LePage Displays Controversial Labor Mural at Maine State Museum Augusta Following Removal from Labor Department Two Years Ago

One Panel of the 11-panel mural now on display at the State of Maine Museum, Augusta.

By Carol McCracken  (Post # 1,266)

The controversial labor mural that was once on display at the Department of Labor entrance has been put on display at the entrance to the Maine State Museum in Augusta as of this morning.  The removal of the labor mural by LePage almost two years ago became so controversial that it received national attention.  The 11-panel, 7 ft. tall mural was moved to its new home from a previously undisclosed location where LePage had hidden it since its removal from the Department of Labor Building.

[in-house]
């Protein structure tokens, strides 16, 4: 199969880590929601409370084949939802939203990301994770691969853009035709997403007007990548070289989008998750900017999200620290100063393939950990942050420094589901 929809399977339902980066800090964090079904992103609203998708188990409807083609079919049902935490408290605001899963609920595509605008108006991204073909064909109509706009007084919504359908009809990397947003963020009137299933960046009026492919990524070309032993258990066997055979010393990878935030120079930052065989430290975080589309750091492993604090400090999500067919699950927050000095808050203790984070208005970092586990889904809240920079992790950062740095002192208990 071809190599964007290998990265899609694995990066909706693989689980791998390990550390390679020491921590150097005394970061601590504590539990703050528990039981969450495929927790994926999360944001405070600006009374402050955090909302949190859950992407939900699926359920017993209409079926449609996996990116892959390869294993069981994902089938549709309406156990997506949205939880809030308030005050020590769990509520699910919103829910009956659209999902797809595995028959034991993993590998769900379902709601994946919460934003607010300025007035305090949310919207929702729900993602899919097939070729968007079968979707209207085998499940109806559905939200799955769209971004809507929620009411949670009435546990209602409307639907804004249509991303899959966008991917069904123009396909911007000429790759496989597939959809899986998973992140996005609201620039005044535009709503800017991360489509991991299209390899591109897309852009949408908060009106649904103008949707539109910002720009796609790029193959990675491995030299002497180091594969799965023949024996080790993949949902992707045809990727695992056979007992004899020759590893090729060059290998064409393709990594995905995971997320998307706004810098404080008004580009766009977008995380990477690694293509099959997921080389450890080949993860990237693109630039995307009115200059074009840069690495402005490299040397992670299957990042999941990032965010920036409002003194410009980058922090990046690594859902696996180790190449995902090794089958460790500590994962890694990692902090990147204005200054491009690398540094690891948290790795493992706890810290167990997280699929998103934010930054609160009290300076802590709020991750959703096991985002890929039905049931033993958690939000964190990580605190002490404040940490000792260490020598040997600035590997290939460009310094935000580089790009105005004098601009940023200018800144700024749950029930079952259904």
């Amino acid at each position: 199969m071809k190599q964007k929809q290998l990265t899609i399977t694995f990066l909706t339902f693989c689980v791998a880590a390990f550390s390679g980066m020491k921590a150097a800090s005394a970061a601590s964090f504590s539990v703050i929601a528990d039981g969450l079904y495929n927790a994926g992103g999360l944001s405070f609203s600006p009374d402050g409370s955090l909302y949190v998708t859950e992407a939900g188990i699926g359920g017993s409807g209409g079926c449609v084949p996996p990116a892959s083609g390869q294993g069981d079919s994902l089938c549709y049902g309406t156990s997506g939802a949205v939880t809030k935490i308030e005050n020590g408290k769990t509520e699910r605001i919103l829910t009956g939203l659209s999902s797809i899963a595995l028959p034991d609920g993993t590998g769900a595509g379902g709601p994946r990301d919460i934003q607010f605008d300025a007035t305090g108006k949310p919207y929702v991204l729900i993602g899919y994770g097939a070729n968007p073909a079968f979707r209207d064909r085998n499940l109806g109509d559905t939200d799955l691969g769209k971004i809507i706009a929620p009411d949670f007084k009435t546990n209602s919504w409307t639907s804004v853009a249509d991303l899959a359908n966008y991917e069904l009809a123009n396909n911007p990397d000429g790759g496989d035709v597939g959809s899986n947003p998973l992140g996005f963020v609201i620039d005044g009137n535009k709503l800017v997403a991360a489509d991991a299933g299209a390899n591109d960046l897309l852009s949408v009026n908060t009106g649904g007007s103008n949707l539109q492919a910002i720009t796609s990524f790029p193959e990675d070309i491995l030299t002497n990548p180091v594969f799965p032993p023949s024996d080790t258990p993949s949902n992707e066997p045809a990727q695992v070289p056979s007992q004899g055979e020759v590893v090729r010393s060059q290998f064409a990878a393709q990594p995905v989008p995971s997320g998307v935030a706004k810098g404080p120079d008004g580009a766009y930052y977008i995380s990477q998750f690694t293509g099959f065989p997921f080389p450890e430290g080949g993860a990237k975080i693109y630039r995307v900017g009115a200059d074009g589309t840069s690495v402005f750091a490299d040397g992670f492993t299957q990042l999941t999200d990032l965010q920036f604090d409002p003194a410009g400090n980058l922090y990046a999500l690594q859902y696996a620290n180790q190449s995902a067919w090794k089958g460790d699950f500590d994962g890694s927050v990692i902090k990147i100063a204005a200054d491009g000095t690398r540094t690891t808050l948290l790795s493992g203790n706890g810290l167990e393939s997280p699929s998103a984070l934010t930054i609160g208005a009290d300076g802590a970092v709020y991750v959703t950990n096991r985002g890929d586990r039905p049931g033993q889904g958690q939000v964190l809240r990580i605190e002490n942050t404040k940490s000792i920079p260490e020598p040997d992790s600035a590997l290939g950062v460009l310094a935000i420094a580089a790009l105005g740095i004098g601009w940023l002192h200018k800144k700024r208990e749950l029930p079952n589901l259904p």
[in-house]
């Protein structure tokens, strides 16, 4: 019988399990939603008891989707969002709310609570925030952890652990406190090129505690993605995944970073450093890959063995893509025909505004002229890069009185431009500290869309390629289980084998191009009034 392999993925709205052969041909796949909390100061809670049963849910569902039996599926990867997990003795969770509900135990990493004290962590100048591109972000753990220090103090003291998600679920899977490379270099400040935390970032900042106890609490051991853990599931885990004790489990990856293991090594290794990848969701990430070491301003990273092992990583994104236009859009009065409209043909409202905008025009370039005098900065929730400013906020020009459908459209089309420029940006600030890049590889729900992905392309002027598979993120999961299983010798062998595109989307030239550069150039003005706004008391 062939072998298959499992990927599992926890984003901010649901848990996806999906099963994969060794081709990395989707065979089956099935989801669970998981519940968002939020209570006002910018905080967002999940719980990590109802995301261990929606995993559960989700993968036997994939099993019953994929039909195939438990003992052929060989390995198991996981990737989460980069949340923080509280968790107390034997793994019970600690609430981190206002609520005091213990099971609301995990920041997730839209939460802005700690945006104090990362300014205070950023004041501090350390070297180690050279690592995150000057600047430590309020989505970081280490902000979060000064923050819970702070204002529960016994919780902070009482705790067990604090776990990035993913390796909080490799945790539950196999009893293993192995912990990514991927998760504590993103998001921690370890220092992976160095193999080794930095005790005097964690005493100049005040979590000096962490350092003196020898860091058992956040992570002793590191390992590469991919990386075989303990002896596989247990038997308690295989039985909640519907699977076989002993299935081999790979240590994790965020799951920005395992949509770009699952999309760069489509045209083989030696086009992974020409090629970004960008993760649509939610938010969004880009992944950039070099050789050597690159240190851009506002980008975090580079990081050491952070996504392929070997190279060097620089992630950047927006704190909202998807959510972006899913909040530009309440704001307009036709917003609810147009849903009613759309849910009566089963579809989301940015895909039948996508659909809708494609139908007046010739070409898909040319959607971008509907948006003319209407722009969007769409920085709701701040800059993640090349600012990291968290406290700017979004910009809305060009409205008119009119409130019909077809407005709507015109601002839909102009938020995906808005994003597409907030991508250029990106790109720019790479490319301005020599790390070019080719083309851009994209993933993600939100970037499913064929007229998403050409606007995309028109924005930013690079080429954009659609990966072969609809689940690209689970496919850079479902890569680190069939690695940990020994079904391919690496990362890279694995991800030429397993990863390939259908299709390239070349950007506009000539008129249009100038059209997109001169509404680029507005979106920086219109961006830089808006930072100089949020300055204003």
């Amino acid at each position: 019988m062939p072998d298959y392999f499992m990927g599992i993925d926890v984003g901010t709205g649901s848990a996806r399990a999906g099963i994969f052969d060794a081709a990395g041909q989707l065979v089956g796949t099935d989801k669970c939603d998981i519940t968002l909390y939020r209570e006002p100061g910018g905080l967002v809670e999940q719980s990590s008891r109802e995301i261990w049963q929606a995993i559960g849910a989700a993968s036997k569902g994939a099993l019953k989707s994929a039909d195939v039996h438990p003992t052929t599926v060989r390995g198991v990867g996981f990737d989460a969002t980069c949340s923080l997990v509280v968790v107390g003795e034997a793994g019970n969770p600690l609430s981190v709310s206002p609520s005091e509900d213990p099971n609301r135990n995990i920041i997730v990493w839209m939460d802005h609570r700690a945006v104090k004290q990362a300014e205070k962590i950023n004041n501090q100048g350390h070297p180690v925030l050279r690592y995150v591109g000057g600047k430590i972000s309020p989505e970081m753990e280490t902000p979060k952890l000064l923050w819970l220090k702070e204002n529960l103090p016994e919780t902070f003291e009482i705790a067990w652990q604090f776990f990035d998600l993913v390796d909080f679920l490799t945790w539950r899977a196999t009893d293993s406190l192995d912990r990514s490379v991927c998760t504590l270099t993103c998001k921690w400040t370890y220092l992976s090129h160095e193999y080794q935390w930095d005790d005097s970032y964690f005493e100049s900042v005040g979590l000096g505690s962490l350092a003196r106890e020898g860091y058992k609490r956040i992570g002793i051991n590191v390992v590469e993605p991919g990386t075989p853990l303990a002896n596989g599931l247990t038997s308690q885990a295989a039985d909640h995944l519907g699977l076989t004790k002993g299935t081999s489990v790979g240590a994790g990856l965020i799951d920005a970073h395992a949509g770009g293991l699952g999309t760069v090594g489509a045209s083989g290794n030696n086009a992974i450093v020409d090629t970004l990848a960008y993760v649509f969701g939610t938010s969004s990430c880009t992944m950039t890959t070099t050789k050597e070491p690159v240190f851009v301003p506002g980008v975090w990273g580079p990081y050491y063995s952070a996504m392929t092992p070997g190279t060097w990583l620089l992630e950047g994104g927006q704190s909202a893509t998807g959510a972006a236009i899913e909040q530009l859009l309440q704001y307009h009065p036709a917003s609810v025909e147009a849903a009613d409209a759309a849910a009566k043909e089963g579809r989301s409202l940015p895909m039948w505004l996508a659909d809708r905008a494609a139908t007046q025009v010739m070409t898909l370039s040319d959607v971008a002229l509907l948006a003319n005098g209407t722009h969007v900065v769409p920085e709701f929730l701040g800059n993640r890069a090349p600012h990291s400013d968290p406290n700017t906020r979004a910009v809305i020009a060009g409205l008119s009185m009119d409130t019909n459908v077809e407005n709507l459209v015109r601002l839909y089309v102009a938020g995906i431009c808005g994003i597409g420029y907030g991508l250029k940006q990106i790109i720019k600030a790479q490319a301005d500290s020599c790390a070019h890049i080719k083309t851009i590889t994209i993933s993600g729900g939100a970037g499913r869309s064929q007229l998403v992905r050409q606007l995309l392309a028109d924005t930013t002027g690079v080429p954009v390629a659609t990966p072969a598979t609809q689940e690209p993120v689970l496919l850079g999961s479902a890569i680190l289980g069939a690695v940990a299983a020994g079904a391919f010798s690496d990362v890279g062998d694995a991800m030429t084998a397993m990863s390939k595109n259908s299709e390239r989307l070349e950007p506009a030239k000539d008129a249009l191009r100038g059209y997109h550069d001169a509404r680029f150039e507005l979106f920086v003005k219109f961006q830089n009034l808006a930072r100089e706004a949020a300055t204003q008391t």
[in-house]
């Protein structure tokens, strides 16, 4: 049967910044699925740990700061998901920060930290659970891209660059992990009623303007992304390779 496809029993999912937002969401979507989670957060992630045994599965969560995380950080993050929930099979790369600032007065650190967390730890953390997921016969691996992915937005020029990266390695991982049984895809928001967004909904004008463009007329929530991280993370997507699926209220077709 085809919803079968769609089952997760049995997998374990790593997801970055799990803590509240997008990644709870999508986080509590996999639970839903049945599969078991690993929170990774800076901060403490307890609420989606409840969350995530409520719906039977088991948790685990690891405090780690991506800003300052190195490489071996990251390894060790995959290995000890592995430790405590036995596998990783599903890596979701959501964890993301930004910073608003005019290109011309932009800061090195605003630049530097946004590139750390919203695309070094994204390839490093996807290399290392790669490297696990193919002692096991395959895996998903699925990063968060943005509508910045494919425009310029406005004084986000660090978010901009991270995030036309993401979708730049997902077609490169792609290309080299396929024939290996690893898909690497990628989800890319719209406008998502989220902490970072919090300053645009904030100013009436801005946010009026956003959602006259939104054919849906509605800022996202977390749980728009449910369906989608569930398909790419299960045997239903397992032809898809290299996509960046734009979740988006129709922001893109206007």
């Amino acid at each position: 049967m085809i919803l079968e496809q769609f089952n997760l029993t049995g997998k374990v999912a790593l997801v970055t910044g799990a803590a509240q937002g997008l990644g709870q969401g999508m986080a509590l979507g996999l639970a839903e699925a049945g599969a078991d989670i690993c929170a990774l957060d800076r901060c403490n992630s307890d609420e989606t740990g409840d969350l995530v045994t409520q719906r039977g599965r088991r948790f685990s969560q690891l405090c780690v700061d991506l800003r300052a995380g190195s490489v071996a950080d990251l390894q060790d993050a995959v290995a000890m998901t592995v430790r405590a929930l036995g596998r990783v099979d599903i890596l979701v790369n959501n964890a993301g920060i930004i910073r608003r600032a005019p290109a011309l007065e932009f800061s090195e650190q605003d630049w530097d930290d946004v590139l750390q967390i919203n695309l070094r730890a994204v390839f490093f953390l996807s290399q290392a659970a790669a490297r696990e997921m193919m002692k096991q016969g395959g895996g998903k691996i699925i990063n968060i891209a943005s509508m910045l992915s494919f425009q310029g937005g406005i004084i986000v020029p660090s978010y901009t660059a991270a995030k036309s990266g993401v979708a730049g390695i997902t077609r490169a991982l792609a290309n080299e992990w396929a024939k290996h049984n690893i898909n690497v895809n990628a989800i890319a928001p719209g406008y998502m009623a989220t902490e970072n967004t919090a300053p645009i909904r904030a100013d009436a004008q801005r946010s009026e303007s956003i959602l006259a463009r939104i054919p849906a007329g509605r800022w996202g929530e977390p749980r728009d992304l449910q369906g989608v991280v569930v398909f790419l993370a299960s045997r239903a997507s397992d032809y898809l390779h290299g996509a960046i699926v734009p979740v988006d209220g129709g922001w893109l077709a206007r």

Following almost two years of controversy and court battles, LePage has taken this action in response to pressure from the public to put it back on display.  LePage had the mural removed because of an anonymous complaint which compared  the mural to North Korea progaganda. LePage said it gave visitors to the Labor Department the impression that Maine is a pro-labor state.

Shortly after its removal, plaintiffs filed a lawsuit against LePage contending that the removal of the mural violated their First Amendment rights.  The Maine District Court rejected the lawsuit, contending that the removal constituted lawful government speech.  Last month the federal Appeals Court rejected Plaintiffs appeal according to a press release issued by the Plaintiffs’ attorney Jeffrey N. Young, of McTeague Higbee.

The Maine State Museum is closed on Monday.